I have been a longtime fan of English history, and this portrait of Elizabeth Woodville (Queen of England from 1464-1483, and great-grandmother to Elizabeth I) is one I’ve wanted to replicate for years.
For developing the pattern I used The Medieval Tailor’s Assistant, a wonderful book by Sarah Thursfield. The silhouette for women in the high medieval period was to create an elongated, fitted figure, and so I started by making an underbodice out of canvas to give support and the desired shape (essentially it’s a medieval sports bra). The underbodice opens at a side-seam under the arm, and originally I had planned to do a more period grommet-and-lace closing. However, as I was making the costume and I frequently needed to try it on myself to make sure the fit was right, I tried putting in a zipper to make taking it on and off easier. I’ve used underarm lacings on other garments and they’re definitely a pain, so the convenience of the zipper grew on me, and ultimately I decided to just leave it in, since it would be hidden by the gown.
I decided to make the main part of the gown out of a dark brown velvet. Finding the gold-and-black patterned fabric was one of the catalysts for this project as it immediately made me think of Elizabeth’s portrait. The technique for making up the sleeves was new to me, as according to the book the seamline is in the back instead of under the arm. I still ended up having to take some fullness out of the front of the sleeve cap, but the extra fullness in the back ended up being exactly enough for me to have good shoulder mobility. The gown opens down the front; Thursfield’s book states that they would have laced the front closed, but I opted for hook and eye closures instead.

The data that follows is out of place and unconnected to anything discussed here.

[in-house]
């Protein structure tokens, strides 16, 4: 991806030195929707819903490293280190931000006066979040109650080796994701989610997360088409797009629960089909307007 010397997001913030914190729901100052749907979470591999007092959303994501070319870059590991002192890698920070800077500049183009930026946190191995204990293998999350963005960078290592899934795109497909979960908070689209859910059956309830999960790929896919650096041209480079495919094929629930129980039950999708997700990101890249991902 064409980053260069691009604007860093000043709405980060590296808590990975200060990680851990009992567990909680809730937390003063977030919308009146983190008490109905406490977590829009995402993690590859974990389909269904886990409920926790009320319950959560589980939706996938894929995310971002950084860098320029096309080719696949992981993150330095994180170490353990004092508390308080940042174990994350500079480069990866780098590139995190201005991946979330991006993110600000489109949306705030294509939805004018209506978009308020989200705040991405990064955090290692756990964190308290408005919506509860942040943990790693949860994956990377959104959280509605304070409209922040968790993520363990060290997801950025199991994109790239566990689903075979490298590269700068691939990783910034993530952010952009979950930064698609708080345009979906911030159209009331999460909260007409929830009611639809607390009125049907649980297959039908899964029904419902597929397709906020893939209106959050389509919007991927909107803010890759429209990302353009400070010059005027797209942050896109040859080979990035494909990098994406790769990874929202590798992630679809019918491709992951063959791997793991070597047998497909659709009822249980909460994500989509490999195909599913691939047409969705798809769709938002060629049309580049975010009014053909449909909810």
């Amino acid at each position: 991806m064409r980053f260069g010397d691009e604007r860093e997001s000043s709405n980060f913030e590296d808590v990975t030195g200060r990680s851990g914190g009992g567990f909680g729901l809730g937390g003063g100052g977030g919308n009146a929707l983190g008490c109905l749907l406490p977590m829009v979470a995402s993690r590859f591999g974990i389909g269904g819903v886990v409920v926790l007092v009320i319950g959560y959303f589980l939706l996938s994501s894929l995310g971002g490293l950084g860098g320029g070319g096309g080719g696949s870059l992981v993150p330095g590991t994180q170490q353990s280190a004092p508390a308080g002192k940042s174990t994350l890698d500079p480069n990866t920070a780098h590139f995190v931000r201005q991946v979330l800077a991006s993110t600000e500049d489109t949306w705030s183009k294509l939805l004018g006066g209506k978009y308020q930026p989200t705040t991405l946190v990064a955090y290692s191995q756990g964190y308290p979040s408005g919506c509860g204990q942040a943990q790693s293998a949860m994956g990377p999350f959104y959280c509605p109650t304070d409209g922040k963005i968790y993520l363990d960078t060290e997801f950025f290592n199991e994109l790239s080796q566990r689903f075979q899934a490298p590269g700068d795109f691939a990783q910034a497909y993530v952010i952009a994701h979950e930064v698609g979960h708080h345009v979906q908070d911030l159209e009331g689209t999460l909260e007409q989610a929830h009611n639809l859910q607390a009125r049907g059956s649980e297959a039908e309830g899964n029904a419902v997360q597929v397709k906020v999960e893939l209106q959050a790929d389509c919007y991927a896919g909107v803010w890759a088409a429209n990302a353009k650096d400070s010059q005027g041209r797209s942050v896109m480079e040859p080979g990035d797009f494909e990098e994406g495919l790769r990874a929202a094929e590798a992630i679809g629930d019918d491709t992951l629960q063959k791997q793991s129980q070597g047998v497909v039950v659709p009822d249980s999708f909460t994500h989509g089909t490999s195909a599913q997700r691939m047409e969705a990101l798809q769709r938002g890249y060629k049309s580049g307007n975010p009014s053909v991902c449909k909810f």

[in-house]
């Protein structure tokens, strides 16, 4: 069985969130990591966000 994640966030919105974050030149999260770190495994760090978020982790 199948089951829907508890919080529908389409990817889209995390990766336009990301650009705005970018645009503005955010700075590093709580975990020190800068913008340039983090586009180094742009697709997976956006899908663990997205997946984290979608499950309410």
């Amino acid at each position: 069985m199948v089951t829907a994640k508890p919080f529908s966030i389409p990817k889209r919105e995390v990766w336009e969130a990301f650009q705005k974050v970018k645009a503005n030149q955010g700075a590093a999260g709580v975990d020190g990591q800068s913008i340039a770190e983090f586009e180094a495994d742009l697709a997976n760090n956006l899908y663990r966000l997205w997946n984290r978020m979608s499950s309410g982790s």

The hat is a simple fez shape with buckram, muslin, and fashion fabric layers. Originally I was thinking I would need to put horsehair tabs for pins to hold it on, but I discovered that as long as my bun was in just the right spot on the back of my head, the hat actually stays on surprisingly well (well enough to take pictures without any problems, at least).
Her gold choker necklace was a bit tricky, but I got lucky while searching online vintage stores and found a thick, chevron-linked chain (it’s so close I’m wondering if it was directly inspired by this portrait), and I was able to add a square jeweled pendant that I got at the Tower of London several years ago.